With the global economy stuck in a low growth trap, it is crucial to understand the factors behind the weak recovery in potential output growth, and particularly the barriers to productivity growth. In our recent research, we show that this dynamic can be partly understood in terms of the increasing survival of zombie firms – i.e. those firms that would typically exit in a competitive market but are being kept alive by creditors or policy weakness.
Today, a key risk is that zombie firms may depress creative destruction, crowd-out growth opportunities for healthy firms and underpin a period of macroeconomic stagnation, just as they did in Japan in the 1990s (Caballero et al., 2008). Indeed, our research suggests that within industries over the period 2003-2013, a higher share of industry capital sunk in zombie firms is associated with lower investment and employment growth of the typical non-zombie firm and less productivity-enhancing capital reallocation. Furthermore, we link the rise of zombie firms to the decline in OECD potential output growth through two key channels: business investment and multi-factor productivity growth.
In a number of countries, the prevalence and productive resources sunk in “zombie” firms – defined as old firms that have persistent problems meeting their interest payments – has risen since the mid-2000s (Figure 1). In Italy, for example, the share of the industry capital stock sunk in zombie firms rose from 7 to 19 per cent between 2007 and 2013. This is problematic because zombie firms can congest markets and reduce industry profitability – by inflating wages relative to productivity and depressing market prices – which deters the expansion of healthier firms, especially recent entrants.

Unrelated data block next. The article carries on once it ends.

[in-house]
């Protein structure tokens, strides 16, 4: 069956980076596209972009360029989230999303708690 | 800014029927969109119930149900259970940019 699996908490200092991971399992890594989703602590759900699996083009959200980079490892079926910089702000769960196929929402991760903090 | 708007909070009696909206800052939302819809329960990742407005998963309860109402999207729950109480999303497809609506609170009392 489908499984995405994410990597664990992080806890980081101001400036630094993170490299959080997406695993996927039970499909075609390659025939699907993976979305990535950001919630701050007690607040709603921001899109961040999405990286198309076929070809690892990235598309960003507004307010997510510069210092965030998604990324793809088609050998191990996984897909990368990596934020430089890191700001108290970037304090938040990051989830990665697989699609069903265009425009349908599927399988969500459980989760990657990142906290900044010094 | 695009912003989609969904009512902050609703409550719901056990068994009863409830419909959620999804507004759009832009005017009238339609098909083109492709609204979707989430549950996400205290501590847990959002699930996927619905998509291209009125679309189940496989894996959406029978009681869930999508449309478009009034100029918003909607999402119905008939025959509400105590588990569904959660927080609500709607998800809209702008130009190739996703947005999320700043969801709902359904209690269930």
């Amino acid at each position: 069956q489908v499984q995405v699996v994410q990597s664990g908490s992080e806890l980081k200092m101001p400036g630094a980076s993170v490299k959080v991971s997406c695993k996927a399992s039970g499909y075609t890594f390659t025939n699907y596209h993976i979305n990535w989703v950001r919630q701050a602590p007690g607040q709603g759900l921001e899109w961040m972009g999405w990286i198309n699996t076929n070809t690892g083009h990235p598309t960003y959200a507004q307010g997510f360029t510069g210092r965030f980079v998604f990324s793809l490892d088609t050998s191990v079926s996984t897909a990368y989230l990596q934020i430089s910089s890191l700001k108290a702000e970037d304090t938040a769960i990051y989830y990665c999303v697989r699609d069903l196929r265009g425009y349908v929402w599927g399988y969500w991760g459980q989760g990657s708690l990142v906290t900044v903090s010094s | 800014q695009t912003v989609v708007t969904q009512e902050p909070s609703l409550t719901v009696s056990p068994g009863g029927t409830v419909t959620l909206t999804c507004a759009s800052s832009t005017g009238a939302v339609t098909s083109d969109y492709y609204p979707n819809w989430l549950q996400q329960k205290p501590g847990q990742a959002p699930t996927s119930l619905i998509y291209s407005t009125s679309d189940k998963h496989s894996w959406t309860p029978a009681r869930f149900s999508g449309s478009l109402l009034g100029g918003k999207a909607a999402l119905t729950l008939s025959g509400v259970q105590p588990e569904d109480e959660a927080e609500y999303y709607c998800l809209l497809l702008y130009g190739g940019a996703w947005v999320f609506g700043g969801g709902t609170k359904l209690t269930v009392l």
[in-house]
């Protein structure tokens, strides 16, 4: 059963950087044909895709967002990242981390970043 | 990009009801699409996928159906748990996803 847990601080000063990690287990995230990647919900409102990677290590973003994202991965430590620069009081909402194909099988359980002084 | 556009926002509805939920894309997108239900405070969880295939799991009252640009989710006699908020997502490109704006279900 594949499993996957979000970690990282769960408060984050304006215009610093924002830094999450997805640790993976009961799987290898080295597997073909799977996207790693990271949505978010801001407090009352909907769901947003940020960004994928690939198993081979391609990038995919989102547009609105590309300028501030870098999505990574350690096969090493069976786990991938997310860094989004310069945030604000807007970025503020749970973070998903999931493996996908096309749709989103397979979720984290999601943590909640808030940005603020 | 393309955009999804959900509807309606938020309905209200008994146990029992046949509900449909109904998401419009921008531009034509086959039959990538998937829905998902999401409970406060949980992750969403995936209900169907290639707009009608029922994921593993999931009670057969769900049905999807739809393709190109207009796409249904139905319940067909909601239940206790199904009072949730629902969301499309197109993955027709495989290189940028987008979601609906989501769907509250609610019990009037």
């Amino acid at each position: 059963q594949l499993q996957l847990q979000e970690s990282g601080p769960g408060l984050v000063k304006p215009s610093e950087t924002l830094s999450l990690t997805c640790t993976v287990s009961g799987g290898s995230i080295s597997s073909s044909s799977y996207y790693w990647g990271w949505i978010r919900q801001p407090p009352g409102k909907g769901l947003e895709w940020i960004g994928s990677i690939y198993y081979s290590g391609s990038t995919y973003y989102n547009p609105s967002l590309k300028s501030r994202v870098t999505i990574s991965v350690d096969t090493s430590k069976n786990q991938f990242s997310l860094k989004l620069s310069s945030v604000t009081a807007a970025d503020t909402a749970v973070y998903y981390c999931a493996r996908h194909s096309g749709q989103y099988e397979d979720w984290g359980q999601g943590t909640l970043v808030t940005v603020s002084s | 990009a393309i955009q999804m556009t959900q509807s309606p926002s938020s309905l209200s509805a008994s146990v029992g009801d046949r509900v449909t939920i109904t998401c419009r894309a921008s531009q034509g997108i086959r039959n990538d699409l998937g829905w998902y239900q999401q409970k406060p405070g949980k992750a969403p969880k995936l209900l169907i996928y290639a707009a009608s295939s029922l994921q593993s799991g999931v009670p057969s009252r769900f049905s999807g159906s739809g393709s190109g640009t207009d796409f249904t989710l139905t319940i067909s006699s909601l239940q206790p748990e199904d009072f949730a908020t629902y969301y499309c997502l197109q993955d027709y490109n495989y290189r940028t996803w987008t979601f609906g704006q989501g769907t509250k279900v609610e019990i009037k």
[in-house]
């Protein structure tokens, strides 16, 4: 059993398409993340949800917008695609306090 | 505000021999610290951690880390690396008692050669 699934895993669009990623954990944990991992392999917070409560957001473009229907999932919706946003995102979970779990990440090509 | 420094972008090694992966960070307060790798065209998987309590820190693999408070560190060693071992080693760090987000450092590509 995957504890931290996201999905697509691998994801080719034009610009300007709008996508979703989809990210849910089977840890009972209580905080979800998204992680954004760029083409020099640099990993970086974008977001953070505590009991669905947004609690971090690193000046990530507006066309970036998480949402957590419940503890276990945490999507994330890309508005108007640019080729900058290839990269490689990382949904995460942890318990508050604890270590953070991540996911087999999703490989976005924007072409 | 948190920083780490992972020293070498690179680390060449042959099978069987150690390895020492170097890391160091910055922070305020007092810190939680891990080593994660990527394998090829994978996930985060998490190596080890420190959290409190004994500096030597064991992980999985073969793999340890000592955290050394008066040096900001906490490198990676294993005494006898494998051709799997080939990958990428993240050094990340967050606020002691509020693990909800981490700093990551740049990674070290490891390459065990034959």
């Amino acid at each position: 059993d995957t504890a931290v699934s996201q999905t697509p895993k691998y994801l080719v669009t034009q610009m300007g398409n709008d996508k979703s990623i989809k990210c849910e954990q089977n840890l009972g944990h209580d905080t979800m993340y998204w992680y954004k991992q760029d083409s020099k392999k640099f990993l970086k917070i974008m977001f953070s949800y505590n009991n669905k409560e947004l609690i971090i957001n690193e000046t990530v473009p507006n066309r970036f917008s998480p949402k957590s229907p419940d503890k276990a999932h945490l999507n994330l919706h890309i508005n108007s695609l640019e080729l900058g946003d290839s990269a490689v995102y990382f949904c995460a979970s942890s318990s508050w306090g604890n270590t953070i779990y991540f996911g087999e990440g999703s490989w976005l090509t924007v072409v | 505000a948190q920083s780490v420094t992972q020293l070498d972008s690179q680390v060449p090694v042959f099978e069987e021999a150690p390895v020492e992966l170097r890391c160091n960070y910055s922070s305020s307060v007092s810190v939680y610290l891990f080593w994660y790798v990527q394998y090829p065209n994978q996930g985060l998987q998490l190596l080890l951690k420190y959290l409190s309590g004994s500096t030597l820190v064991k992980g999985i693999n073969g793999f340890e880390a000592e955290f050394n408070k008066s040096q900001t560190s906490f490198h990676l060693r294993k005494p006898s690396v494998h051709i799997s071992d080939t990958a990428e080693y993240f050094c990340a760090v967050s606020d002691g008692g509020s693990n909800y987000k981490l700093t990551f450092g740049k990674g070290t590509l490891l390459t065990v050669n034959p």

Figure 1. The share and resources sunk in zombie firms have risen
Notes: Firms aged ≥10 years and with an interest coverage ratio<1 over three consecutive years. Capital stock and employment refer to the share of capital and labour sunk in zombie firms. The sample excludes firms that are larger than 100 times the 99th percentile of the size distribution in terms of capital stock or number of employees.
Econometric analysis shows that when more industry capital is sunk in zombie firms, the typical non-zombie firm undertakes less investment compared to a zombie firm, with young firms particularly affected (Fig 2). But the story does not end there because zombie congestion disproportionately crowds-out the growth of more productive firms, thus slowing productivity-enhancing capital reallocation and aggregate multi-factor productivity (MFP) growth.
Figure 2. Zombie congestion particularly penalises young firms
Impact of a one standard deviation increase in the zombie capital share on non-zombie firms according to their age
Note: This figure shows the ceteris paribus impact of an increase of a one standard deviation (15.6%) of the zombie share on employment and MFP of non-zombie firms, differentiating between old and young non-zombies. Zombie shares refer to the share of capital sunk in zombie firms, defined as firms aged >=10 years and with an interest coverage ratio <1 over three consecutive years. The estimates are based on nine OECD countries (BEL, ESP, FIN, FRA, GBR, ITA, KOR, SWE and SVN) over the period 2003-13. The effects on old non-zombie firms and the differential effects on young non-zombie firms are all significant at the 5% level.